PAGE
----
17. 17. Kim HY, Rikihisa Y (2000) Expression of interleukin-1beta, tumor necrosis factor alpha, and interleukin-6 in human peripheral blood leukocytes exposed to human granulocytic ehrlichiosis agent or recombinant major surface protein P44. Infect Immun 68: 3394–3402.
  18. 18. Akkoyunlu M, Fikrig E (2000) Gamma interferon dominates the murine cytokine response to the agent of human granulocytic ehrlichiosis and helps to control the degree of early rickettsemia. Infect Immun 68: 1827–1833.
  19. 19. de la Fuente J, Ayoubi P, Blouin EF, Almazan C, Naranjo V, et al. (2005) Gene expression profiling of human promyelocytic cells in response to infection with Anaplasma phagocytophilum. Cellular Microbiology 7: 549–559.
  20. 20. Borjesson DL, Kobayashi SD, Whitney AR, Voyich JM, Argue CM, et al. (2005) Insights into pathogen immune evasion mechanisms: Anaplasma phagocytophilum fails to induce an apoptosis differentiation program in human neutrophils. J Immunol 174: 6364–6372.
  21. 21. Pedra JH, Sukumaran B, Carlyon JA, Berliner N, Fikrig E (2005) Modulation of NB4 promyelocytic leukemic cell machinery by Anaplasma phagocytophilum. Genomics 86: 365–377.
  22. 22. Lee HC, Kioi M, Han J, Puri RK, Goodman JL (2008) Anaplasma phagocytophilum-induced gene expression in both human neutrophils and HL-60 cells. Genomics 92: 144–151.
  23. 23. Garcia-Garcia JC, Rennoll-Bankert KE, Pelly S, Milstone AM, Dumler JS (2009) Silencing of Host Cell CYBB Gene Expression by the Nuclear Effector AnkA of the Intracellular Pathogen Anaplasma phagocytophilum. Infect Immun.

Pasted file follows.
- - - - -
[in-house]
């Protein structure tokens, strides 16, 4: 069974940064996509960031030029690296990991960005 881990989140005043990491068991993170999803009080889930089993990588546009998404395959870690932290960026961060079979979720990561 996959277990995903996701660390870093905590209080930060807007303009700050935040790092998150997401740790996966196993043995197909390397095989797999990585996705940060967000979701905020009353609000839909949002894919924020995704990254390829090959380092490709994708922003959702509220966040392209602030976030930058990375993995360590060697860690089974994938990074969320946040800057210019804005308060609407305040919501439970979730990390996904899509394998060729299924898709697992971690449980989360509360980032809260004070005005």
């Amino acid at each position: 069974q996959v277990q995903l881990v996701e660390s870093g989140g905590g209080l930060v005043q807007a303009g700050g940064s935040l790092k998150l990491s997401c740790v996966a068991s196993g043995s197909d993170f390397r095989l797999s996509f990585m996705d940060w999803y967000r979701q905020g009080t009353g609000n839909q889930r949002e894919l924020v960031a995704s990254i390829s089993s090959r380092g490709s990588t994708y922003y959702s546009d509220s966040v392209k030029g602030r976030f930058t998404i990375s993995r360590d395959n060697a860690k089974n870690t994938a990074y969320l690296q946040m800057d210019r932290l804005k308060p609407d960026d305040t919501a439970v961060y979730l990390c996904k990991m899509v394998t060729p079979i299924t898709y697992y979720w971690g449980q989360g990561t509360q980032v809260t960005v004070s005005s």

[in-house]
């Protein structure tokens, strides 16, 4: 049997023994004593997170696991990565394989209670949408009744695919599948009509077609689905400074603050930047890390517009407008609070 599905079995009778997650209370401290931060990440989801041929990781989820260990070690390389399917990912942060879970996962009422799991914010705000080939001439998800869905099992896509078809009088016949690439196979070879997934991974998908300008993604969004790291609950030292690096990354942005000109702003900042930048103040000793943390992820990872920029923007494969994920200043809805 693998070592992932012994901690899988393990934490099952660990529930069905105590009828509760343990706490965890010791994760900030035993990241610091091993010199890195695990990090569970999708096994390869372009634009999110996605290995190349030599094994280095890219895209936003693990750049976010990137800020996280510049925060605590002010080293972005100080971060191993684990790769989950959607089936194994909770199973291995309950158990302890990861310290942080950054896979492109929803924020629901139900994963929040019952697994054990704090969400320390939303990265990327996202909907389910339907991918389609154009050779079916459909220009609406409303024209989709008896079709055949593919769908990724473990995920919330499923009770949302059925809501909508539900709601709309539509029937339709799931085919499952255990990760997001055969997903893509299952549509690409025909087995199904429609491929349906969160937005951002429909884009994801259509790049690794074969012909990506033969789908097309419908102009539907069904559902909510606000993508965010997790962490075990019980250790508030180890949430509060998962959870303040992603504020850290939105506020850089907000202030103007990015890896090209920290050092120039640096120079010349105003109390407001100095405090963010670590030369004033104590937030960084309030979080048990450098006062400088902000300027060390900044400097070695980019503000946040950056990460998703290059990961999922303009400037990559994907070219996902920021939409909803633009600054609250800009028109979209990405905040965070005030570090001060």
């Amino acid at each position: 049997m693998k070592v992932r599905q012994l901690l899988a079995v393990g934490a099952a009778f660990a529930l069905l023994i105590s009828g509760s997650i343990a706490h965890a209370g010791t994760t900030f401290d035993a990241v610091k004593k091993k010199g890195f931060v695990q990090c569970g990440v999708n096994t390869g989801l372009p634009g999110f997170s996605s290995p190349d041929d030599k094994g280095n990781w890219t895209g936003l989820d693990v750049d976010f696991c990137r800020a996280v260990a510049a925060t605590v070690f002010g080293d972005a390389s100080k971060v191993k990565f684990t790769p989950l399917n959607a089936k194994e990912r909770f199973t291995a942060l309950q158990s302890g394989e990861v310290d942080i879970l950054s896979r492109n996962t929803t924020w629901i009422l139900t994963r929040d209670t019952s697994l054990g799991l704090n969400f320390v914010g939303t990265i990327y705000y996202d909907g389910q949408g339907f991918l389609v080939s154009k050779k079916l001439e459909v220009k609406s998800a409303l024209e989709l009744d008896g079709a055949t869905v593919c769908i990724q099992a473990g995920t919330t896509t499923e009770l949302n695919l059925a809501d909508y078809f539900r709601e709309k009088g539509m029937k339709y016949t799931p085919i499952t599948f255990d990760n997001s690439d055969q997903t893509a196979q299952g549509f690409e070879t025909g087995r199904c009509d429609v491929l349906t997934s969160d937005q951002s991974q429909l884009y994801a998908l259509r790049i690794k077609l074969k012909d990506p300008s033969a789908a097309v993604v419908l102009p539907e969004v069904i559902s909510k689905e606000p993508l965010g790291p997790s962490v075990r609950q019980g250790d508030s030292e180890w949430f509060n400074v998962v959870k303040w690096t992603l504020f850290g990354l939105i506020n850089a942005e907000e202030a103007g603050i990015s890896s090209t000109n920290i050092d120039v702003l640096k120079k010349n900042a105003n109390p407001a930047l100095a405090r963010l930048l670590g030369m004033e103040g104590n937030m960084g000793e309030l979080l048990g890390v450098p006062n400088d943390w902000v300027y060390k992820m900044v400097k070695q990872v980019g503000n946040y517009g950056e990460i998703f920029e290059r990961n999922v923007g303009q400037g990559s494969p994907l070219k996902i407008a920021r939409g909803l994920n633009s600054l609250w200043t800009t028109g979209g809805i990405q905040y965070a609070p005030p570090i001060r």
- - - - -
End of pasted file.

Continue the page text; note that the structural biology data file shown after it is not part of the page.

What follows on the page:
24. 24. Park J, Kim KJ, Choi KS, Grab DJ, Dumler JS (2004) Anaplasma phagocytophilum AnkA binds to granulocyte DNA and nuclear proteins. Cell Microbiol 6: 743–751.
  25. 25. Caturegli P, Asanovich KM, Walls JJ, Bakken JS, Madigan JE, et al. (2000) ankA: an Ehrlichia phagocytophila group gene encoding a cytoplasmic protein antigen with ankyrin repeats. Infect Immun 68: 5277–5283.
  26. 26. Carlyon JA, Chan WT, Galan J, Roos D, Fikrig E (2002) Repression of rac2 mRNA expression by Anaplasma phagocytophila is essential to the inhibition of superoxide production and bacterial proliferation. J Immunol 169: 7009–7018.
  27. 27. Wong ET, Jenne DE, Zimmer M, Porter SD, Gilks CB (1999) Changes in chromatin organization at the neutrophil elastase locus associated with myeloid cell differentiation. Blood 94: 3730–3736.
  28. 28. Lu Y, Goldenberg I, Bei L, Andrejic J, Eklund EA (2003) HoxA10 represses gene transcription in undifferentiated myeloid cells by interaction with histone deacetylase 2. J Biol Chem 278: 47792–47802.
  29. 29. Wang Y, Curry HM, Zwilling BS, Lafuse WP (2005) Mycobacteria inhibition of IFN-gamma induced HLA-DR gene expression by up-regulating histone deacetylation at the promoter region in human THP-1 monocytic cells. J Immunol 174: 5687–5694.
  30. 30. Felsheim RF, Herron MJ, Nelson CM, Burkhardt NY, Barbet AF, et al. (2006) Transformation of Anaplasma phagocytophilum. BMC Biotechnol 6: 42.
  31. 31. Shechter D, Dormann HL, Allis CD, Hake SB (2007) Extraction, purification and analysis of histones. Nat Protoc 2: 1445–1457.
  32. 32. Cui W, Taub DD, Gardner K (2007) qPrimerDepot: a primer database for quantitative real time PCR. Nucleic Acids Res 35: D805–809.
  33. 33. Ren B, Robert F, Wyrick JJ, Aparicio O, Jennings EG, et al. (2000) Genome-wide location and function of DNA binding proteins. Science 290: 2306–2309.